1.Almogy G, Mintz Y, Zamir G, Bdolah-Abram T, Elazary R, Dotan L, et al. Suicide bombing attacks: Can external signs predict internal injuries? Ann Surg 2006;243:541-6.  Back to cited text no. 1
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2.Hall RC, Hall RC, Chapman MJ. Medical and psychiatric casualties caused by conventional and radiological (dirty) bombs. Gen Hosp Psychiatry 2006;28:242-8.  Back to cited text no. 2
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3.Iremonger MJ. Physics of detonations and blast-waves. In: Cooper GJ, Dudley HA, Gann DS, Nikels S, Patrik T., editors. Scientific Foundations of Trauma. Oxford, England: Butterworth-Heinemann; 1997.p. 189-99.  Back to cited text no. 3
    
4.Cooper GJ, Maynard RL, Cross NL, Hill JF. Casualties from terrorist bombings. J Trauma 1983;23:955-67.  Back to cited text no. 4
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5.Karmy-Jones R, Kissinger D, Golocovsky M, Jordan M, Champion HR. Bomb-related injuries. Mil Med 1994;159:536-9.  Back to cited text no. 5
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6.Phillips YY. Primary blast injuries. Ann Emerg Med 1986;15:1446-50.  Back to cited text no. 6
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7.Wightman JM, Gladish SL. Explosions and blast injuries. Ann Emerg Med 2001;37:664-78.  Back to cited text no. 7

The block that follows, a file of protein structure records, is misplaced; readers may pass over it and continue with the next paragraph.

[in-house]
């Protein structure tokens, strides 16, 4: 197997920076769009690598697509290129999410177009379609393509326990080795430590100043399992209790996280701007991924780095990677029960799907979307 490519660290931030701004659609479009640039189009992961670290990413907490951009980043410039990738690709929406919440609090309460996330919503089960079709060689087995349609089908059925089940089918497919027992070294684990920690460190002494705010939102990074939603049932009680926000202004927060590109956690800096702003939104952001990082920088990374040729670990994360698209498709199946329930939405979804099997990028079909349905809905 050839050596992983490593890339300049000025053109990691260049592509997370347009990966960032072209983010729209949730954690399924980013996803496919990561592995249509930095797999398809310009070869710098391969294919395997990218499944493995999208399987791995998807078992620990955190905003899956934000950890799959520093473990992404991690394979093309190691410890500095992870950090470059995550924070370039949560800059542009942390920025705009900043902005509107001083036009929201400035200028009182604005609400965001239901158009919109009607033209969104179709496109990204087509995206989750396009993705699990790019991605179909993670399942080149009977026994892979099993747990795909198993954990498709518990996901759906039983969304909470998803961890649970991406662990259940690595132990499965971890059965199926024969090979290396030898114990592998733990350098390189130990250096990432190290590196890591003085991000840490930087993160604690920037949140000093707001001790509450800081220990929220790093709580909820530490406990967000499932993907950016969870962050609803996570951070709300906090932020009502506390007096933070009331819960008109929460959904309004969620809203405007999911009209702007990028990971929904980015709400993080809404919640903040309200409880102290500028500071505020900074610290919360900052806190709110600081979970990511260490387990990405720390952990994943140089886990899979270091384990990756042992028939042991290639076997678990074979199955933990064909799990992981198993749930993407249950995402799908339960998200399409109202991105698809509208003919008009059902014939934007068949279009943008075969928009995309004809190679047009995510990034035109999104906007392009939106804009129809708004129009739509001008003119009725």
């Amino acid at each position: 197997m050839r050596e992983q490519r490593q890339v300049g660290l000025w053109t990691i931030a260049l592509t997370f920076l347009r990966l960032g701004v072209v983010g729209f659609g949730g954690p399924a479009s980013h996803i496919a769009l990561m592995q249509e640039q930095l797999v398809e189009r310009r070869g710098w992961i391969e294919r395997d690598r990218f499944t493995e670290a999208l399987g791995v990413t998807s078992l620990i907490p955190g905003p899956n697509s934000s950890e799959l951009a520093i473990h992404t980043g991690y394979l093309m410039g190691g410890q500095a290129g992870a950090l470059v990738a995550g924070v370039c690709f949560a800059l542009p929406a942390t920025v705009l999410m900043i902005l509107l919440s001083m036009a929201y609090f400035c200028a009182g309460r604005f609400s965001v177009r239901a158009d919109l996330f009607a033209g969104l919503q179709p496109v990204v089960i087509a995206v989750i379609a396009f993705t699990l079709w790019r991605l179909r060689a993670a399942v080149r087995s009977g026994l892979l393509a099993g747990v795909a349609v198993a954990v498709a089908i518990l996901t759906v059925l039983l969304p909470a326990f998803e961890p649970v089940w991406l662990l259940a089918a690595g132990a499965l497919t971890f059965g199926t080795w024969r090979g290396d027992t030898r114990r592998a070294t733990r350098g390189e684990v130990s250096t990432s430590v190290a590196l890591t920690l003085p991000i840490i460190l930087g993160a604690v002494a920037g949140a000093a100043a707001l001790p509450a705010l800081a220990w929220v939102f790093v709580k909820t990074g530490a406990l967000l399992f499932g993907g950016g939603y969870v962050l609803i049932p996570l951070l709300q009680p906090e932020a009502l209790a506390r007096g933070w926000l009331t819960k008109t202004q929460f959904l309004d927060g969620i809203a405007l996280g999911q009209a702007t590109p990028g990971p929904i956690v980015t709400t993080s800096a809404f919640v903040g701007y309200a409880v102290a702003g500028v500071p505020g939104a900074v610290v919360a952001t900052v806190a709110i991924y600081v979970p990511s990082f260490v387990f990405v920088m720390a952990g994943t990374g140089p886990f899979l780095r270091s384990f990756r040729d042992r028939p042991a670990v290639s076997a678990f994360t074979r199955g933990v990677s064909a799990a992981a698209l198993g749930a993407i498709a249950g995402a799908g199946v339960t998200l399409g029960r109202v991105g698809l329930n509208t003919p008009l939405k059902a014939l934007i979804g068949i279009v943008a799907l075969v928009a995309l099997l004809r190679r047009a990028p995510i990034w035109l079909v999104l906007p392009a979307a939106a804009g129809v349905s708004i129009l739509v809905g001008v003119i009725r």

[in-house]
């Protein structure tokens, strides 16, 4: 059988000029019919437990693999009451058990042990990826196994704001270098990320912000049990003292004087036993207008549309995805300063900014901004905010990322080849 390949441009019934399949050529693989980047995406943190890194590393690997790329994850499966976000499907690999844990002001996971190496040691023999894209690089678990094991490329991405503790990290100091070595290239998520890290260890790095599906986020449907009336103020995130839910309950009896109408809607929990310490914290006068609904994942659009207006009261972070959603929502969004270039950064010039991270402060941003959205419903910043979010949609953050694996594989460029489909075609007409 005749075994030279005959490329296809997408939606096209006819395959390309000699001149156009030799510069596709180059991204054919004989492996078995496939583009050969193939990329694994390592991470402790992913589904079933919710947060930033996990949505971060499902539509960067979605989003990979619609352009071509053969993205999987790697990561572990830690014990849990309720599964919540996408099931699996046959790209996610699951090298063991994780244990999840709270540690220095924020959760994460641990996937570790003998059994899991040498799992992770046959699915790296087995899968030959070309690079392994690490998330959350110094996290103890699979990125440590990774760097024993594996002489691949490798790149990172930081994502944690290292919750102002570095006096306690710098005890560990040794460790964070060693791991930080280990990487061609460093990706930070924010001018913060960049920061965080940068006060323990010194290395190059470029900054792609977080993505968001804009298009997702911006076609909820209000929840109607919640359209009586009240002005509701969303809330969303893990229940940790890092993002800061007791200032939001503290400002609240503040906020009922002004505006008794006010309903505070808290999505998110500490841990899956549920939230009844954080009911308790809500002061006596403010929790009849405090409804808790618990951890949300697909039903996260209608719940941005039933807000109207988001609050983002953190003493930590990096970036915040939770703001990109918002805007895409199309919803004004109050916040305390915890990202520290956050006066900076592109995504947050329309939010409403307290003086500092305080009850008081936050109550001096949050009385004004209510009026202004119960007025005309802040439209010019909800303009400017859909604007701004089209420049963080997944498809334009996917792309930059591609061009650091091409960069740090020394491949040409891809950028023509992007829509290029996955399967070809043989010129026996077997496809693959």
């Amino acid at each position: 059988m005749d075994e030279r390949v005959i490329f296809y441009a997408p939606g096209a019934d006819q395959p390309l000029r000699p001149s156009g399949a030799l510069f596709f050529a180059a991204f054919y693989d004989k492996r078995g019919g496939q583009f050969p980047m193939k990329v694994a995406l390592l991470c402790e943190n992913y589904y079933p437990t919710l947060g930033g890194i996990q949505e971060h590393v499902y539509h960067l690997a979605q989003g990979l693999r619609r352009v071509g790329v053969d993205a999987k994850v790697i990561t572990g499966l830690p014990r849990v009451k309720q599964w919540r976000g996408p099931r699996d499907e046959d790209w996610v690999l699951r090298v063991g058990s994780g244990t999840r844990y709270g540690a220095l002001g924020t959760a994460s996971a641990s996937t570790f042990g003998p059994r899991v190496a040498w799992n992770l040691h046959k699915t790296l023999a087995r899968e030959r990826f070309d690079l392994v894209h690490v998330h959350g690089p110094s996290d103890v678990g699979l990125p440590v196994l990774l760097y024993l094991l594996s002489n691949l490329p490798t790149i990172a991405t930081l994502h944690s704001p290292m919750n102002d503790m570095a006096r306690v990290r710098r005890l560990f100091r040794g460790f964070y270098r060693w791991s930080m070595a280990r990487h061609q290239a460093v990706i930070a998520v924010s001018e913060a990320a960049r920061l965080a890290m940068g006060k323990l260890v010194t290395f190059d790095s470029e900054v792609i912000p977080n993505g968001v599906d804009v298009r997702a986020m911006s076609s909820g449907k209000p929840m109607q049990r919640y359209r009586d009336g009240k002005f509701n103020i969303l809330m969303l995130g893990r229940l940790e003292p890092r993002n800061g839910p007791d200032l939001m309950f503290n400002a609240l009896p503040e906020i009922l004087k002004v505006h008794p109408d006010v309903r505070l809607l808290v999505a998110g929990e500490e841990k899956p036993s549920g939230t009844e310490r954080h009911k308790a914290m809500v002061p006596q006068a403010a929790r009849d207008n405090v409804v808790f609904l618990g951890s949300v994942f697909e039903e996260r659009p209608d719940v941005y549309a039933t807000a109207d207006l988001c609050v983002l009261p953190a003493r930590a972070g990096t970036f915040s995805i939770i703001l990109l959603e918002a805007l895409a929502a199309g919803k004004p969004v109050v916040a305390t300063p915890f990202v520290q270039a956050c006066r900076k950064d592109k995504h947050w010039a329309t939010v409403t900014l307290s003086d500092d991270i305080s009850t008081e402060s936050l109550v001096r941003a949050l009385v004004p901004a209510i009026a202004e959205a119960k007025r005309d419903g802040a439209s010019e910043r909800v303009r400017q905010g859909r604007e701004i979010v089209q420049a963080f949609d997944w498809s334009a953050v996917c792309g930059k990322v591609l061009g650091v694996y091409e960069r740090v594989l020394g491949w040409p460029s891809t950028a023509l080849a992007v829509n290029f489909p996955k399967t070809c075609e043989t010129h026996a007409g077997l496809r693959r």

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8.Katz E, Ofek B, Adler J, Abramowitz HB, Krausz MM. Primary blast injury after a bomb explosion in a civilian bus. Ann Surg 1989;209:484-8.  Back to cited text no. 8
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9.Leibovici D, Gofrit ON, Shapira SC. Eardrum perforation in explosion survivors: Is it a marker of pulmonary blast injury? Ann Emerg Med 1999;34:168-72.  Back to cited text no. 9
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10.Mekel M, Bumenfeld A, Feigenberg Z, Ben-Dov D, Kafka M, Barzel O, et al. Terrorist suicide bombings: Lessons learned in Metropolitan Haifa from September 2000 to January 2006. Am J Disaster Med 2009;4:233-48.  Back to cited text no. 10
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11.Bloch YH, Schwartz D, Pinkert M, Blumenfeld A, Avinoam S, Hevion G, et al. Distribution of casualties in a mass-casualty incident with three local hospitals in the periphery of a densely populated area: Lessons learned from the medical management of a terrorist attack. Prehosp Disaster Med 2007;22:186-92.  Back to cited text no. 11